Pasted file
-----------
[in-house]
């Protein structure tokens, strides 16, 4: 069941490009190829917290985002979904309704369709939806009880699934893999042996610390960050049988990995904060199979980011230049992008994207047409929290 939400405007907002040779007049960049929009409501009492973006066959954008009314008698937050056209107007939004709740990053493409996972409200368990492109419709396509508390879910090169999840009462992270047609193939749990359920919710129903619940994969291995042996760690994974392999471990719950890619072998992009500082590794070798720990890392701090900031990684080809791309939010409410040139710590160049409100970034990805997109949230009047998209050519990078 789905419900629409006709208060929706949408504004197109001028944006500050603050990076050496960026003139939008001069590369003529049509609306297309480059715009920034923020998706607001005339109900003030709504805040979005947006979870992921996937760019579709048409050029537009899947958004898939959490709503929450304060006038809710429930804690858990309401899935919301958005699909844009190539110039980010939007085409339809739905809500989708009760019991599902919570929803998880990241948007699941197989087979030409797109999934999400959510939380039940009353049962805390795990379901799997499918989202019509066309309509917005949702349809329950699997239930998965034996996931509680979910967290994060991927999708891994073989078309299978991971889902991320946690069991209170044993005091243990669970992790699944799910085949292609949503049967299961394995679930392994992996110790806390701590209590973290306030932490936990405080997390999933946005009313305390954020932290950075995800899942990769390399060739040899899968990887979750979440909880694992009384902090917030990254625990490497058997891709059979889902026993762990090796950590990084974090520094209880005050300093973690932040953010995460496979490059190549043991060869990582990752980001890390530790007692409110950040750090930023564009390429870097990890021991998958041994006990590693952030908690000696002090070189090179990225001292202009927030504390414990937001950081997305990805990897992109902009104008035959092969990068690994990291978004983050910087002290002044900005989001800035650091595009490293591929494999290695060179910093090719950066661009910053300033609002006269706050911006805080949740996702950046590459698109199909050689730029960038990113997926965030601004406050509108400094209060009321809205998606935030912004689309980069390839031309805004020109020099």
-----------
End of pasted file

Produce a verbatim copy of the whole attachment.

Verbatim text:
[in-house]
């Protein structure tokens, strides 16, 4: 069941490009190829917290985002979904309704369709939806009880699934893999042996610390960050049988990995904060199979980011230049992008994207047409929290 939400405007907002040779007049960049929009409501009492973006066959954008009314008698937050056209107007939004709740990053493409996972409200368990492109419709396509508390879910090169999840009462992270047609193939749990359920919710129903619940994969291995042996760690994974392999471990719950890619072998992009500082590794070798720990890392701090900031990684080809791309939010409410040139710590160049409100970034990805997109949230009047998209050519990078 789905419900629409006709208060929706949408504004197109001028944006500050603050990076050496960026003139939008001069590369003529049509609306297309480059715009920034923020998706607001005339109900003030709504805040979005947006979870992921996937760019579709048409050029537009899947958004898939959490709503929450304060006038809710429930804690858990309401899935919301958005699909844009190539110039980010939007085409339809739905809500989708009760019991599902919570929803998880990241948007699941197989087979030409797109999934999400959510939380039940009353049962805390795990379901799997499918989202019509066309309509917005949702349809329950699997239930998965034996996931509680979910967290994060991927999708891994073989078309299978991971889902991320946690069991209170044993005091243990669970992790699944799910085949292609949503049967299961394995679930392994992996110790806390701590209590973290306030932490936990405080997390999933946005009313305390954020932290950075995800899942990769390399060739040899899968990887979750979440909880694992009384902090917030990254625990490497058997891709059979889902026993762990090796950590990084974090520094209880005050300093973690932040953010995460496979490059190549043991060869990582990752980001890390530790007692409110950040750090930023564009390429870097990890021991998958041994006990590693952030908690000696002090070189090179990225001292202009927030504390414990937001950081997305990805990897992109902009104008035959092969990068690994990291978004983050910087002290002044900005989001800035650091595009490293591929494999290695060179910093090719950066661009910053300033609002006269706050911006805080949740996702950046590459698109199909050689730029960038990113997926965030601004406050509108400094209060009321809205998606935030912004689309980069390839031309805004020109020099």